For next-gen intelligent traffic systems LiDAR is the new normal

Lidar

LiDAR solutions is on its way to revolutionise Intelligent Traffic Systems (ITS). LiDAR, a technology that uses beams of laser light to detect objects and measure distances, has played a pivotal role in the development of self-driving vehicles. This technology also helps cars to identify objects and navigate around them safely. As compared to the mechanical LiDAR predecessors, solid-state LiDAR has invaded the autonomous car industry as they are more robust, compact and cost-effective.

Self-driving cars rely on 3D LiDAR system. However, 2D LiDAR systems that identify objects and measures distances are observing a rise in the number of remote monitoring and surveillance applications. 2D LiDAR systems are finally making its mark in the ITS world.

Advanced technology to solve transportation problems like congestion while improving safety and efficiency is being used by ITS. Examples of ITS systems include traffic light systems and pedestrian crossing that detects approaching vehicles and pedestrians, free flow electronic toll collection systems that automatically charge the correct amount for vehicles passing through and digital signs that advise drivers of the quickest routes.

Today, many roads and cities are utilising some form of ITS technology. However, many of them are still a long way from the ideal smart city or highway. From a future perspective, ITS systems aim to automatically send information to cars about the best route to take, enabling them to safely and efficiently navigate with minimal interruptions. In cities, ITS systems will also improve mobility efficiency and safety for public transportation, pedestrians and bikes, resulting in better commutes and more livable cities. What forms an essential part of the ITS systems is vehicle detection and profiling. Vehicle detection provides accurate vehicle counts, classification, speed and occupancy without causing any disruption to the traffic.

The current generation of ITS, including automatic tolling systems, generally rely on in-ground sensors for vehicle detection and classification. Despite in-ground sensors being matured, they posses many drawbacks like they are subject to stress as traffic drive over them reducing sensor and road surface lifespan, their repair or replacement usually requires lane closures, resulting in traffic disruptions and most in-ground sensors only provide basic vehicle detection and counting information. In-ground sensors such as inductive loops may also be affected by water, snow or ice accumulations on the road surface. Most in-ground sensors struggle to profile and classify vehicles accurately.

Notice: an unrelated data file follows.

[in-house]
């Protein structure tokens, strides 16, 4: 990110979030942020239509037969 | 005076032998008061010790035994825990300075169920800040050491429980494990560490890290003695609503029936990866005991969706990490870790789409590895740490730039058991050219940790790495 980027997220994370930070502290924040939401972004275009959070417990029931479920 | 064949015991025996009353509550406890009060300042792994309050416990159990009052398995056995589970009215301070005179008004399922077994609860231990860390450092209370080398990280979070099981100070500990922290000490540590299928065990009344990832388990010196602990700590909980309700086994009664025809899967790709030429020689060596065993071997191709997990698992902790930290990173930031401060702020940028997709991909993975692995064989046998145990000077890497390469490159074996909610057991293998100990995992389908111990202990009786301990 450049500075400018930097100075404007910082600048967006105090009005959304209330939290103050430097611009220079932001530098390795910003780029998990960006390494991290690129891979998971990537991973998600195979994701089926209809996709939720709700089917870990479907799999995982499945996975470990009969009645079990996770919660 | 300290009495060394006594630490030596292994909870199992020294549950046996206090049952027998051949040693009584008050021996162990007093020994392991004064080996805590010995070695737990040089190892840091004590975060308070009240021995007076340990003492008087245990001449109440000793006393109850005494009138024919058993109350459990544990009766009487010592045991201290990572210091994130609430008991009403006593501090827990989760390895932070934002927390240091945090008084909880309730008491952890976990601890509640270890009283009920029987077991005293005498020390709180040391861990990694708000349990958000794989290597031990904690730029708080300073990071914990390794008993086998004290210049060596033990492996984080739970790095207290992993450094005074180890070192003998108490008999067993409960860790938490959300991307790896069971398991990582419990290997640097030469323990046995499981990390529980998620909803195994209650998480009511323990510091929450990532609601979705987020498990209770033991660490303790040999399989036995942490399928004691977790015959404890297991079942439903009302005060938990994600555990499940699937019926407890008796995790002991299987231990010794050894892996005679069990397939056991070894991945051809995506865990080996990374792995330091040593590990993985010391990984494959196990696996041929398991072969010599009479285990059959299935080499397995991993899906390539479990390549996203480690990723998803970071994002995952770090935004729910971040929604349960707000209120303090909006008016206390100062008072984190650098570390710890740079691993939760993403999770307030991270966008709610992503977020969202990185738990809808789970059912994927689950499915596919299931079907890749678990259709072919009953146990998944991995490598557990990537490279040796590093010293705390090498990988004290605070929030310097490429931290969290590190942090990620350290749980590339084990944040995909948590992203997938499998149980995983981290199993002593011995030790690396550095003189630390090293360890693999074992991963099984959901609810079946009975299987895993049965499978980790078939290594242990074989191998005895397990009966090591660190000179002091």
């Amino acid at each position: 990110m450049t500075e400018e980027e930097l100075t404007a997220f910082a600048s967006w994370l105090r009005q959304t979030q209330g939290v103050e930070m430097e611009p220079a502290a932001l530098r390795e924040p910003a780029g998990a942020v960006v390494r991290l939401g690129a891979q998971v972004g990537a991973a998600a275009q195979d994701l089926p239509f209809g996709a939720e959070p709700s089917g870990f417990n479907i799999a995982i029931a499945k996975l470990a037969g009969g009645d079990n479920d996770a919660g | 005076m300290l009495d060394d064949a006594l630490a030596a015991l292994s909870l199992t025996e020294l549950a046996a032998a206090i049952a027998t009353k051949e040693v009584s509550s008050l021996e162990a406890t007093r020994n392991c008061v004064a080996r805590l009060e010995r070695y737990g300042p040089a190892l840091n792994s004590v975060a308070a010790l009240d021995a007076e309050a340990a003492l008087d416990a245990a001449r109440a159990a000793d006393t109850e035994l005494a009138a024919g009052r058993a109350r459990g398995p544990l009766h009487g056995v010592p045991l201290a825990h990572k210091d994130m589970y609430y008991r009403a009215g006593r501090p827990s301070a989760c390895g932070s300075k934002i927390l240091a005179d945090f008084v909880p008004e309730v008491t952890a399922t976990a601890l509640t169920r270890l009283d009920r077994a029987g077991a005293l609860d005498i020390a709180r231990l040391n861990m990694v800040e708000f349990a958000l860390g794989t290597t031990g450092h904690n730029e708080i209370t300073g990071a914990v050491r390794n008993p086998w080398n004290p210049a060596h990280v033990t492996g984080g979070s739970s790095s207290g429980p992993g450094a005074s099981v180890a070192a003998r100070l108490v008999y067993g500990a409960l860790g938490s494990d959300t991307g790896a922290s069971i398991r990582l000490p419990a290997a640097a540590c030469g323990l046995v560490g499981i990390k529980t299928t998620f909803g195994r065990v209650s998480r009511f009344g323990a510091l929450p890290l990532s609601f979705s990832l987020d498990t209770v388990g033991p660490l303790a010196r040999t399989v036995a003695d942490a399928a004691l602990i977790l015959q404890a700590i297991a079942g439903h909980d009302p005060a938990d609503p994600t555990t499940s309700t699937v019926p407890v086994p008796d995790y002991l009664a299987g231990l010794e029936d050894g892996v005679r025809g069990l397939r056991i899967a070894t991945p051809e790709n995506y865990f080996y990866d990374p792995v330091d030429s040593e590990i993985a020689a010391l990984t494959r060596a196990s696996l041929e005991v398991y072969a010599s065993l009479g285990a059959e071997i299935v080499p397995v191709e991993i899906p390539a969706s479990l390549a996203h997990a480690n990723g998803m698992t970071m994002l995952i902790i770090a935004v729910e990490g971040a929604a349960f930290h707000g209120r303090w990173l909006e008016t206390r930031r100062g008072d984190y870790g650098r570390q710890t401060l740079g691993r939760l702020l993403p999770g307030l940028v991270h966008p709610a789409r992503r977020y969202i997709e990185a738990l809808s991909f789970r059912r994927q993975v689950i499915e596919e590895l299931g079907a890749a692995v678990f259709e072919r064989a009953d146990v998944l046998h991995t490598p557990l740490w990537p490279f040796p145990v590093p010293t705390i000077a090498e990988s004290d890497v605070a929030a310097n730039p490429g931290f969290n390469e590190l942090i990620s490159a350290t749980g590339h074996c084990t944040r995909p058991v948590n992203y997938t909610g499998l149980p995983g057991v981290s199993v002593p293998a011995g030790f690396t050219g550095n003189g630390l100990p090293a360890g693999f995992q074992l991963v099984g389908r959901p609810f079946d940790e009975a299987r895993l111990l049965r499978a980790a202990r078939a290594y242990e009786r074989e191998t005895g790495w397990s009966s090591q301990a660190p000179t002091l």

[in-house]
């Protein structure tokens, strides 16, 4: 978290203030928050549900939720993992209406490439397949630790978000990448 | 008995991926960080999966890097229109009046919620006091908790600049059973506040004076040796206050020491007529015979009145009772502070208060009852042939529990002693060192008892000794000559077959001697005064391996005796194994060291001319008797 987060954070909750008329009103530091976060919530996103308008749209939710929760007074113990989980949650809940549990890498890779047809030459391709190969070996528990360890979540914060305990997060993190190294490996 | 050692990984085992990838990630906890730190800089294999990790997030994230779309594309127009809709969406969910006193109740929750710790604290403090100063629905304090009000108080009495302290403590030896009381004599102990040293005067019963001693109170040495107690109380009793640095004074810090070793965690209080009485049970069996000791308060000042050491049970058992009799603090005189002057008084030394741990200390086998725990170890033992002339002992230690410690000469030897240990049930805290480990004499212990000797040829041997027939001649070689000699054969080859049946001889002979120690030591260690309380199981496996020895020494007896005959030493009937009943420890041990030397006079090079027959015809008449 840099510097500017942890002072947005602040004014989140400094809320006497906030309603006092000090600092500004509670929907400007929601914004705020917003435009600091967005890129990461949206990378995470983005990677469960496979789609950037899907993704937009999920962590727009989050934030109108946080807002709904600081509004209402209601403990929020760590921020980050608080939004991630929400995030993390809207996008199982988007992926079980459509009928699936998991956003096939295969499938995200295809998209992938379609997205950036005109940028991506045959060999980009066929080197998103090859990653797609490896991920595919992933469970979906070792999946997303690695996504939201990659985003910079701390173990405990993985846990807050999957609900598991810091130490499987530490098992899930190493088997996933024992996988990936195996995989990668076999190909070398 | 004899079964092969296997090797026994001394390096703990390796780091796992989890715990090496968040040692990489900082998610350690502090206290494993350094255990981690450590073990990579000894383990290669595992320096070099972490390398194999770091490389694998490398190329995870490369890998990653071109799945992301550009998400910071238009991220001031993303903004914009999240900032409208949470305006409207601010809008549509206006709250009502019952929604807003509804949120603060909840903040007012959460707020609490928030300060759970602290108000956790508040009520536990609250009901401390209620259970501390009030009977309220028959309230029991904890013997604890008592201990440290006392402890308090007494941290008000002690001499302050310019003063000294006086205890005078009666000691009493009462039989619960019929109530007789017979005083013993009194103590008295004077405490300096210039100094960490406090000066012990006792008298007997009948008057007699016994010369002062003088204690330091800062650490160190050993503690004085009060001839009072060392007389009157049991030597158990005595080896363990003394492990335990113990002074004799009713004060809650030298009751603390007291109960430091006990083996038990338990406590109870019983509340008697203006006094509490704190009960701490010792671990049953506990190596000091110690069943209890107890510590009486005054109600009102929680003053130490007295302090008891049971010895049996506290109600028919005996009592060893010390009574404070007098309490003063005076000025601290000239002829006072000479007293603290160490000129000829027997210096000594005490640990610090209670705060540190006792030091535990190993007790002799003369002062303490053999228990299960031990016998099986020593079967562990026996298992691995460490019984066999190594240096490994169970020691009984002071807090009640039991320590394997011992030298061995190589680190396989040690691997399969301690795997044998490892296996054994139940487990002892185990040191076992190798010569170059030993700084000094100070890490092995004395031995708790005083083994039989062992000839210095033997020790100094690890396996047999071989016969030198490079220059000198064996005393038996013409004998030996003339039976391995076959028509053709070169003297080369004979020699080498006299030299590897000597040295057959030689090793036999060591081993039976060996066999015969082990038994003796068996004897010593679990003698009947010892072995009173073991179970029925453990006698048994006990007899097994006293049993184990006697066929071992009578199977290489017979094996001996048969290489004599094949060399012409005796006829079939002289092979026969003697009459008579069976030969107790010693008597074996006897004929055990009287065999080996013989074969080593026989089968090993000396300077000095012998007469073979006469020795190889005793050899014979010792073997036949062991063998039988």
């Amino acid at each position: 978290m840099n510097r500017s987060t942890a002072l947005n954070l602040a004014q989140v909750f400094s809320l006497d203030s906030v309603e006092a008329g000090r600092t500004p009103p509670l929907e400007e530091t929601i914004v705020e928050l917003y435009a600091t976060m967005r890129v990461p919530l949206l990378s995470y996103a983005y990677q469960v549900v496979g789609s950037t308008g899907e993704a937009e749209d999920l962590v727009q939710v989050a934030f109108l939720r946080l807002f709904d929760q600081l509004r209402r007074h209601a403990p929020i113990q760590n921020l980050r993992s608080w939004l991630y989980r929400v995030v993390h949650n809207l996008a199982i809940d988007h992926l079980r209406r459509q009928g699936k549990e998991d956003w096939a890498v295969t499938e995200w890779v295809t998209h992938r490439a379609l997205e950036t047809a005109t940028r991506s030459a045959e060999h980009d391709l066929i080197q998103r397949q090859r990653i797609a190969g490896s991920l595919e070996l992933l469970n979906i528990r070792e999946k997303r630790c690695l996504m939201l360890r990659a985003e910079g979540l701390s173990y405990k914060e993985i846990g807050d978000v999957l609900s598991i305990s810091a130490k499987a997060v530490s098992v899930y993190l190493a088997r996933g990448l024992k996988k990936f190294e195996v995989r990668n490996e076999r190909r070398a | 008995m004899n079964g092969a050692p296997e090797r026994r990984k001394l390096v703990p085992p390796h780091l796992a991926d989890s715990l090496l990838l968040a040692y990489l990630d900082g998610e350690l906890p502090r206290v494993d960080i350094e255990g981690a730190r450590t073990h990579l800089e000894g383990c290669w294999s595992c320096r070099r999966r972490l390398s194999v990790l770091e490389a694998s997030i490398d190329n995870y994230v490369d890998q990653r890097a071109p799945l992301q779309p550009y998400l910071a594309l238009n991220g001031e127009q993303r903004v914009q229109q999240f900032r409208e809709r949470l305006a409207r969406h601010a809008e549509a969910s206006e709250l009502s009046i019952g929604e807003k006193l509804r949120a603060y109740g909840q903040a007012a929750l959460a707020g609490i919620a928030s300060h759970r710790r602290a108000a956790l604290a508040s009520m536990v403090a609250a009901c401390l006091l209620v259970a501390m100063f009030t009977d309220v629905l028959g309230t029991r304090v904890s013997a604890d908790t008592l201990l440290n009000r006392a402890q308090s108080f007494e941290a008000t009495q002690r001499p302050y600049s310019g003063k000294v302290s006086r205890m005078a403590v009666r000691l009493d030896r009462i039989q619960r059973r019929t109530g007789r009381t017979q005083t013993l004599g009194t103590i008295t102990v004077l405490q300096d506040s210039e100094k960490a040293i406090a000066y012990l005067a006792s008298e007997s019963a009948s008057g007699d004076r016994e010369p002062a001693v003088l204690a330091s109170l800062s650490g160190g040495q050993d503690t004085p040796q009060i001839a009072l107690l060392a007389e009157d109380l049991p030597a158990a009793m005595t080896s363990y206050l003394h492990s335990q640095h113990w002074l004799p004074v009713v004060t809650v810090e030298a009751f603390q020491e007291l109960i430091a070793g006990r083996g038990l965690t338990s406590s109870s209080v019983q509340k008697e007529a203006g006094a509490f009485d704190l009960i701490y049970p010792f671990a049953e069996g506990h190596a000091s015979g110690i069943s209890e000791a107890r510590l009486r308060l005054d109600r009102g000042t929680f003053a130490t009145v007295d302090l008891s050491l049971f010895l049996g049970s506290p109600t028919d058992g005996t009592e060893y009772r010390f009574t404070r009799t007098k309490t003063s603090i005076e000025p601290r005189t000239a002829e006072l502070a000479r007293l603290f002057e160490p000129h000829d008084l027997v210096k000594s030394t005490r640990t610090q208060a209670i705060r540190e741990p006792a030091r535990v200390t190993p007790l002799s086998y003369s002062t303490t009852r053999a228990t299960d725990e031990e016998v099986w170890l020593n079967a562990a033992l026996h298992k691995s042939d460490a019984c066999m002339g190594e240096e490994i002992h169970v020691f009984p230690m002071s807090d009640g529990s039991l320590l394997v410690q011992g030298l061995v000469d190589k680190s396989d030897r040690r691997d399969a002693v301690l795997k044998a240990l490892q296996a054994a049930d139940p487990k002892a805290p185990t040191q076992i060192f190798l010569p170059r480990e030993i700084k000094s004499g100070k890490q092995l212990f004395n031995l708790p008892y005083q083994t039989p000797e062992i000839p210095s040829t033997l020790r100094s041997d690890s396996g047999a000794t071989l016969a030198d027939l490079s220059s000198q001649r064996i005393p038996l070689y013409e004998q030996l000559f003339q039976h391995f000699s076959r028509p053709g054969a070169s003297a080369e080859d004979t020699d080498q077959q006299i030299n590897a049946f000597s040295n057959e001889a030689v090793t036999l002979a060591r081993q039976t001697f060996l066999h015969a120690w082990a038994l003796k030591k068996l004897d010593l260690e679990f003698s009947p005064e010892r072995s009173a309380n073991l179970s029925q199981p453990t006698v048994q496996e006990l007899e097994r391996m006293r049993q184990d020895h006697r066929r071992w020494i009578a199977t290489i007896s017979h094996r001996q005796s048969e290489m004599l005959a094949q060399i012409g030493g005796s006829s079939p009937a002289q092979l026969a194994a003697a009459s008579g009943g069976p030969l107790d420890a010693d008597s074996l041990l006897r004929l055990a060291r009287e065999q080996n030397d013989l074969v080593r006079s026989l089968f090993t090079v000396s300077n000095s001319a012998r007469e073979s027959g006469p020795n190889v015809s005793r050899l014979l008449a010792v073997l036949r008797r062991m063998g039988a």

LiDAR systems for intelligent transport systems
Just by using beams of laser light, LiDAR systems can detect and profile objects from a distance. Therefore, they need not be place in-ground; instead, they can be placed on traffic lights or buildings to detect and profile vehicles. Reliable LiDAR systems can, therefore, be used in intelligent transportation, traffic management, vehicle profiling, electronic tolling and speed enforcement.

However, ITS has been limited by their high operating costs and complexity until recently. Also, mechanical scanning LiDAR systems struggle to identify trailers or tailgating cars, black or shiny vehicles and vehicles traveling at a high speed. They can be also affected by bad weather conditions, which will eventually hamper its reliability.